As an answer to this issue, manufacturers developed effects loops. An effects loop allows you to run all of your pedals after the preamp section, but before the power amp. The result is a clearer and more accurate tone, which is especially important when it comes to playing jazz.

Of course, many jazz guitarists don’t use any effects at all. For them, having an effects loop isn’t important at all. But, for the jazz guitarist that likes to push the tonal envelope, an effects loop can be a critical feature that allows them to unlock all of the different tones they’re striving for.

Amps for Jazz Reviews – Our Top 5 Recommendations

Henriksen JazzAmp Ten

Best Overall

What Makes It Special?

Tons of headroom, a 5-band EQ, and intuitive features like a Bluetooth auxiliary input make the JazzAmp Ten a fantastic amplifier. At 120 watts, you’d expect this amp to be as heavy as a ton of bricks, but at only 23 pounds and 14” tall, this diminutive amp is an ideal sidekick for gigging musicians.

  • 5-band EQ
  • Closed cabinet for improved bass response
  • Bluetooth in
  • Reverb

Henriksen amps have only been on the market for about a dozen years, but in that short amount of time, they’ve completely revolutionized the jazz amplifier market. The JazzAmp Ten comes in at just over a foot high and wide, yet it manages to push out an impressive 120 watts through a single 10” Eminence Beta speaker.

The JazzAmp Ten also features onboard reverb, an effects loop, balanced line out, speaker out, and a headphone jack. The cabinet is closed which helps improve the overall responsiveness of the amp, especially in the lower range.

As for the tone, this amp delivers an incredibly pure tone that truly feels like an extension of the guitar itself. Gigging guitarists who are hoping to take it easy on their back are sure to appreciate that this diminutive combo comes in at only 23 pounds, and can easily be carried in with your guitar in one trip.

What Customers Like

  • Great low end
  • Loud enough for all situations
  • Quality onboard reverb

What Customers Dislike

  • Strictly a jazz amp
  • Effects loop send/return is a single input and requires a special cable.

Roland Jazz Chorus JC-40

Best For the Price

What Makes It Special?

A historic amp that’s been a favorite among jazz guitarists since 1975, the Jazz Chorus offers a true and uncolored clean tone, great sounding chorus and reverb, stereo inputs, and a stereo effects loop. The Jazz Chorus is ideal for all jazz players, whether you’re introducing pedals into the mix or not.

  • Built-in reverb, stereo chorus, and distortion
  • Stereo inputs
  • Stereo effects loop
  • Compact size is ideal for gigging musicians

The classic JC-120 amp has been a staple on stages across the world for over forty years. While players from jazz greats to Metallica and Radiohead have all tapped a Jazz Chorus for their tone, the original 120-watt amp was a bit of a monster, and it was difficult to travel with.

Thankfully, Roland has made the same great amp available in a smaller size that offers 40 watts through twin 10” speakers. The JC-40 features controls for volume, bass, middle, treble, distortion, reverb, and a suite of controls for the chorus and vibrato effects as well.

A stereo effects loop makes this one of the most compelling amps on the market for pedal users, and stereo inputs also allow guitarists to unlock interesting new sounds. For the jazz guitarist that likes to dabble in other styles as well, this 40-watt iteration of the Jazz Chorus may be impossible to beat. Plus, at under $500, it’s one of the best values on the market.

What Customers Like

  • Great sounding effects
  • Affordable
  • Perfect size for gigging musicians

What Customers Dislike

  • Lacks low-end definition
  • Amp may rattle at higher volumes

Fender ‘65 Twin Reverb

What Makes It Special?

Arguably the most iconic amplifier Fender has ever produced, the Twin Reverb features the iconic spring reverb Fender is so well known for. This storied amp delivers 85 all-tube watts through twin 12” Jensen speakers and also offers built-in tremolo as well.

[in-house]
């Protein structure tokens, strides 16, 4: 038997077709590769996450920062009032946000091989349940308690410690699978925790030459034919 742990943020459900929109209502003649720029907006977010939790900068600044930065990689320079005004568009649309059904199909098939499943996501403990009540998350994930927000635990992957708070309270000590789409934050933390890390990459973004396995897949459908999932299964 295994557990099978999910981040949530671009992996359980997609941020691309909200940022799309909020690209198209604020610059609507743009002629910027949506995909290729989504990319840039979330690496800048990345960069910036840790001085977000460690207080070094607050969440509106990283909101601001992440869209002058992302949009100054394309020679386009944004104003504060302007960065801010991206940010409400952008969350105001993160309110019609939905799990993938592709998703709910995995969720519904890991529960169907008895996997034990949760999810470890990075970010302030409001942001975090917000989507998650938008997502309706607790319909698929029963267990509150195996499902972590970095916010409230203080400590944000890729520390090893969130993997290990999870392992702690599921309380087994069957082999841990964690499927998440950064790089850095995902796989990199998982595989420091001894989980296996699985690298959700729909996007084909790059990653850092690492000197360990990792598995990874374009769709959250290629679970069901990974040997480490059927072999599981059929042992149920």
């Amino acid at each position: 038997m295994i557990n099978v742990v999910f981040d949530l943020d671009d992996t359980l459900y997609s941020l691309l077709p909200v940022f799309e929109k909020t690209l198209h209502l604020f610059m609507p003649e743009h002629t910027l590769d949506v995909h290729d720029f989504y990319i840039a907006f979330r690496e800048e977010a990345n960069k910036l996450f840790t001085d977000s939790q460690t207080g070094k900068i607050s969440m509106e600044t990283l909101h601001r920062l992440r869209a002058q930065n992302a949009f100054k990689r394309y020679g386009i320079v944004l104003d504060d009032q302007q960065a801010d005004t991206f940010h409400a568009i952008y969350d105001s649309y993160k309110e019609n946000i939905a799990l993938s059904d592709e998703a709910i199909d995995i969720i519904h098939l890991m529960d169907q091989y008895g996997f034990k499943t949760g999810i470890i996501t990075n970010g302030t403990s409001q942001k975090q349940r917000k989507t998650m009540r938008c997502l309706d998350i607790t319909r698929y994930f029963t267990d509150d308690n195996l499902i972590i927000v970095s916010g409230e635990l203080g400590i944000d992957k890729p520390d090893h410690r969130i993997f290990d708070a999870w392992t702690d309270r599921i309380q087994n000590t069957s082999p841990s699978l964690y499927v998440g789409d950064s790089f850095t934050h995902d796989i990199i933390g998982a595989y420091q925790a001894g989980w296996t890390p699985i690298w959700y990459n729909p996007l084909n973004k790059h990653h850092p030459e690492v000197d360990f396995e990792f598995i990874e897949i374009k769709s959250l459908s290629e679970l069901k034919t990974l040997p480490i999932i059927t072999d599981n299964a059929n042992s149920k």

• 85 tube watts
  • Reverb and tremolo effects
  • Dual channels
  • Tilt-back legs

For over fifty years, the Twin Reverb has been one of the most iconic amps, favored by jazz, blues, fusion, and rock guitarists around the world. The ‘65 Twin is a faithful recreation of the original, and it offers all the charm and versatility you’d expect from a Fender Twin.

Plenty loud, the Twin Reverb delivers 85 watts through two custom designed Jensen speakers. A two-button footswitch allows you to toggle reverb and vibrato effects on and off, and the amp offers four inputs altogether – two per channel.

If there’s a knock on this iconic amp, it’s that it’s exceptionally heavy and may provide far more headroom than you need. The tone is a bit brighter than many of the solid state amps we’ve discussed thus far, but that brightness is favored by many jazz guitarists. Before you decide on an amp, it’s a great idea to give the ‘65 Twin Reverb a proper demo.

What Customers Like

  • Best reverb in the business
  • Tons of headroom
  • Warm and expressive tube tone

What Customers Dislike

  • Very heavy
  • No effects loop

Boss Katana 100

Best for Beginners & Students

What Makes It Special?

Best known for their iconic stompboxes, Boss recently released the Katana series of amps, which deliver an incredible variety of tones that cover seemingly every musical style. This amp features five different amp voicings, tons of high-quality Boss effects, an effects loop, headphone out and a line in.

  • Five different amp models
  • 61 built-in effects
  • Effects loop
  • Four distinct channels

While Boss may be new to the amplifier world, their parent company, Roland, has decades of experience making some of the most highly desired amps in the world. The Katana 100 is a modern style modeling amp that offers five different amp models, two of which lend themselves well to jazz playing.

This amp also gives you access to 61 effects, which makes it an excellent choice for fusion players, along with any guitarist who is looking for the most versatile amp possible. Other unique features include a headphone out, USB out, line in, and an effects loop.

What Customers Like

  • Exceptionally versatile
  • Great sounding effects
  • Powerful enough for all situations

What Customers Dislike

  • Lacks low-end definition
  • Lots of features that don’t apply to jazz players

Line 6 Spider V 20

Best on a Budget

What Makes It Special?